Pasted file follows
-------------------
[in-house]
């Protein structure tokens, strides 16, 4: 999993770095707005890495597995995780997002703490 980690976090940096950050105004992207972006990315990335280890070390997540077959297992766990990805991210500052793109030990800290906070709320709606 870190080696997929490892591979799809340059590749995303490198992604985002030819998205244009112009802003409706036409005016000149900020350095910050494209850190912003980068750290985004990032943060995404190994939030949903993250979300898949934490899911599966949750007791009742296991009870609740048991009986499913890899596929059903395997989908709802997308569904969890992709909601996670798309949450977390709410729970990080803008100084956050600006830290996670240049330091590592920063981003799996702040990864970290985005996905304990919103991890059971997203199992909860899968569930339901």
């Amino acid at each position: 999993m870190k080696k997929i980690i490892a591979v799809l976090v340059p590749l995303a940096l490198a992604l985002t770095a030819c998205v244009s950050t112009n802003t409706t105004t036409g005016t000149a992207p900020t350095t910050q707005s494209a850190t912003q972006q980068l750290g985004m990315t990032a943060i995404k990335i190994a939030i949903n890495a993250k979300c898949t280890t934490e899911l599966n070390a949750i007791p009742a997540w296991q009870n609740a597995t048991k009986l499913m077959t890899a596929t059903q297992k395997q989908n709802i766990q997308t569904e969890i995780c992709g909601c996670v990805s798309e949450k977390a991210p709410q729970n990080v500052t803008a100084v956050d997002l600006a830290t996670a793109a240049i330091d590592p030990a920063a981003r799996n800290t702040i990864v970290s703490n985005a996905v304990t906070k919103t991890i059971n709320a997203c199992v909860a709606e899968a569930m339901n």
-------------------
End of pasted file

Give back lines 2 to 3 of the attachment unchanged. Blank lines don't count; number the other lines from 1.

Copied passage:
């Protein structure tokens, strides 16, 4: 999993770095707005890495597995995780997002703490 980690976090940096950050105004992207972006990315990335280890070390997540077959297992766990990805991210500052793109030990800290906070709320709606 870190080696997929490892591979799809340059590749995303490198992604985002030819998205244009112009802003409706036409005016000149900020350095910050494209850190912003980068750290985004990032943060995404190994939030949903993250979300898949934490899911599966949750007791009742296991009870609740048991009986499913890899596929059903395997989908709802997308569904969890992709909601996670798309949450977390709410729970990080803008100084956050600006830290996670240049330091590592920063981003799996702040990864970290985005996905304990919103991890059971997203199992909860899968569930339901």
């Amino acid at each position: 999993m870190k080696k997929i980690i490892a591979v799809l976090v340059p590749l995303a940096l490198a992604l985002t770095a030819c998205v244009s950050t112009n802003t409706t105004t036409g005016t000149a992207p900020t350095t910050q707005s494209a850190t912003q972006q980068l750290g985004m990315t990032a943060i995404k990335i190994a939030i949903n890495a993250k979300c898949t280890t934490e899911l599966n070390a949750i007791p009742a997540w296991q009870n609740a597995t048991k009986l499913m077959t890899a596929t059903q297992k395997q989908n709802i766990q997308t569904e969890i995780c992709g909601c996670v990805s798309e949450k977390a991210p709410q729970n990080v500052t803008a100084v956050d997002l600006a830290t996670a793109a240049i330091d590592p030990a920063a981003r799996n800290t702040i990864v970290s703490n985005a996905v304990t906070k919103t991890i059971n709320a997203c199992v909860a709606e899968a569930m339901n």